The Center for Brain Imaging (CBIS ) is one of the important resources in the growth of the Brain Science Institute at Johns Hopkins University. It provides a tremendous resource for neuroscience investigators who would benefit from incorporating imaging into their studies along with support from imaging specialists.
The CBIS incorporates and consolidates expertise from Hopkins’ various imaging-dedicated centers to create a university-wide resource in the understanding and use of imaging techniques for neuroscience research.
The translational goals of the CBIS are both immediate and long-term. Short-term the Center will make accessible very high-quality anatomical MRI, MR spectroscopy, functional MRI, and newer offshoots such as diffusion tensor imaging. The primary users are researchers with basic and clinical neuroscience studies in fields including neurology, psychiatry, developmental biology, psychology, genetics, pathology and biomedical engineering.
The Center’s ultimate long-term purpose upholds the traditional meaning of translation by improved imaging in Hopkins’ brain-oriented projects to hasten therapies for brain diseases.
The timing is right for the creation of the CBIS. First, there’s a bottleneck in the imaging field that interferes with the progress of biomedical research. This problem is not in the ability to acquire good data from imaging. Quality images are so easily generated that the volume overwhelms researchers and clinicians. The new bottleneck lies in not being able to quantify information from a glut of images or interpret it rapidly enough. It’s the access to good image analysis that must increase.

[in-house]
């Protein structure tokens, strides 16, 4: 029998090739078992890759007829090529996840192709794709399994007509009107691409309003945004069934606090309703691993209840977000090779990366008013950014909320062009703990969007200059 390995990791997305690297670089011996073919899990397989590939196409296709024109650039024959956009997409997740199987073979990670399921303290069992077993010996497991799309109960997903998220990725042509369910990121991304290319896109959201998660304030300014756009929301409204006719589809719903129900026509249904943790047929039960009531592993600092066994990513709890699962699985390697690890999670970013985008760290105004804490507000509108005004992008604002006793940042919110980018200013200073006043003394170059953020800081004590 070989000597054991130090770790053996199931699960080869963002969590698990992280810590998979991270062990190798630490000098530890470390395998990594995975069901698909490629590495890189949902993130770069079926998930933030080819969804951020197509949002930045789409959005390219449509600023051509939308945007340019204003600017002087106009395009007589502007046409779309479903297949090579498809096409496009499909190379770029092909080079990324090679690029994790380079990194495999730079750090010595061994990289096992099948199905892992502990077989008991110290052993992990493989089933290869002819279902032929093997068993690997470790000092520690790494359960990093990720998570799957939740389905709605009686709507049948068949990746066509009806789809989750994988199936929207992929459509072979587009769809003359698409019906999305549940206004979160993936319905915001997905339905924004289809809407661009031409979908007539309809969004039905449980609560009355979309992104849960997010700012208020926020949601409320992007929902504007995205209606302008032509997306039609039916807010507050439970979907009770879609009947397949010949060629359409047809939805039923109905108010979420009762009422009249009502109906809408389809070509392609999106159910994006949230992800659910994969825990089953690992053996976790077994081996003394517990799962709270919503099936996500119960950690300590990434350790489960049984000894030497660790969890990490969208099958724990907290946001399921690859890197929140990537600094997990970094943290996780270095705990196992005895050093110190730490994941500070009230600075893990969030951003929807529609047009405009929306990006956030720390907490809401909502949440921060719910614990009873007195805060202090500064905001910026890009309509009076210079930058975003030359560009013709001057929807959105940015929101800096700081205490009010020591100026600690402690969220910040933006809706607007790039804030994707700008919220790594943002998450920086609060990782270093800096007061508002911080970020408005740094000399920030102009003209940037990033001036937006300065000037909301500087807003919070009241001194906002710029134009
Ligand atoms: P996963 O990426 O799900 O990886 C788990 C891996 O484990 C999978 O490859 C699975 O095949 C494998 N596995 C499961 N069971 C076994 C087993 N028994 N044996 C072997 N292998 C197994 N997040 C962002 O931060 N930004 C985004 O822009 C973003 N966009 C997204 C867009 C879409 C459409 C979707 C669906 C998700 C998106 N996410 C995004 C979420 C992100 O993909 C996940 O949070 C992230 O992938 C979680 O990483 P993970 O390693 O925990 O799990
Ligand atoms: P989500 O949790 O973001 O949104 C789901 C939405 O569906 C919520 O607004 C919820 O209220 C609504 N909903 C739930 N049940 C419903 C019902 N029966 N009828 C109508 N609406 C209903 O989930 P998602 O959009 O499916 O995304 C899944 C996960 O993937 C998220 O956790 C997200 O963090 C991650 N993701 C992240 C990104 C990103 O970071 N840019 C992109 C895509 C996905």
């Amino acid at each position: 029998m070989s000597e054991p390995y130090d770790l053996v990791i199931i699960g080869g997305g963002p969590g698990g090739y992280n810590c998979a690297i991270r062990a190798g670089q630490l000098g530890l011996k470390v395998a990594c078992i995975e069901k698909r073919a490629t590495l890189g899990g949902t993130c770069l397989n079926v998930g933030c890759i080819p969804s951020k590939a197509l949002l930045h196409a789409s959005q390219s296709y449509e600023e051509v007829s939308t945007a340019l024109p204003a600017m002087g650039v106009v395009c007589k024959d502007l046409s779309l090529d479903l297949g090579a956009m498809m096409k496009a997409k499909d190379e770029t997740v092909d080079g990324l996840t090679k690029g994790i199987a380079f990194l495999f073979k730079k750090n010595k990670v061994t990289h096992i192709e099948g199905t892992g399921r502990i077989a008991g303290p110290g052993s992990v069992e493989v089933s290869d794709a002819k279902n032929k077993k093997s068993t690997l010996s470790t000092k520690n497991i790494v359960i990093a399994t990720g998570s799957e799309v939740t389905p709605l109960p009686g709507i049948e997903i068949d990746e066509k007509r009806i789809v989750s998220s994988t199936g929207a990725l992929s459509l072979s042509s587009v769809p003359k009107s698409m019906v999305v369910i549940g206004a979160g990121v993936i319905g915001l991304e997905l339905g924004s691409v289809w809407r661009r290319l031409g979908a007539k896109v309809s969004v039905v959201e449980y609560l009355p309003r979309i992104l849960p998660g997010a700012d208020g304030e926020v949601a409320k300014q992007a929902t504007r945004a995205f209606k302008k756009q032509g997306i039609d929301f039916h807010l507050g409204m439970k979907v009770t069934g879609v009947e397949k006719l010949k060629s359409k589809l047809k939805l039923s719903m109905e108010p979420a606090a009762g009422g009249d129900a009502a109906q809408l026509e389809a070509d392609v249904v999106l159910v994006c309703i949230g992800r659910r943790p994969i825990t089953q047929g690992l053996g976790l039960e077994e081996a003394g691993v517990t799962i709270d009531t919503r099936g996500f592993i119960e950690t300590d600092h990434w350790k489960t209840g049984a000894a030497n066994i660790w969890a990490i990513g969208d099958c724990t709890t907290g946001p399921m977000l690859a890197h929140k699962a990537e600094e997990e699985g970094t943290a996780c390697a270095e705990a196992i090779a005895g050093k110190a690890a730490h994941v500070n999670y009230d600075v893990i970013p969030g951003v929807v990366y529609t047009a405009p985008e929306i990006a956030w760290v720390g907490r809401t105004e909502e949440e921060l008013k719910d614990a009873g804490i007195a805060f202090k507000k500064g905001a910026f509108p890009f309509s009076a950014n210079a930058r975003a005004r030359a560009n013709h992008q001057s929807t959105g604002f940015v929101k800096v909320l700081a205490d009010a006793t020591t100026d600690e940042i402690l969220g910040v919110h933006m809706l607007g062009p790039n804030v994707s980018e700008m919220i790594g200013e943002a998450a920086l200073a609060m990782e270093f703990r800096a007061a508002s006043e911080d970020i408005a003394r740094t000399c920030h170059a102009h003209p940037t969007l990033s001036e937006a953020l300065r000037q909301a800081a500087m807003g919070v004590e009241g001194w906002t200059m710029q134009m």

Once high-quality images are generated, the CBIS provides a bridge to analysis in several ways. Offering training – both individual and group – in the most widely used image analysis techniques. This educational arm of CBIS will make computers and training available on a daily basis. The demand for this training is high.
In addition, the CBIS centralizes services for image analysis, particularly for projects with high-quality anatomical images. While imaging analysis occurs now at Hopkins, CBIS’s efforts will ultimately add workstations, improve the ease and quality of analysis and foster wider use of high-quality imaging.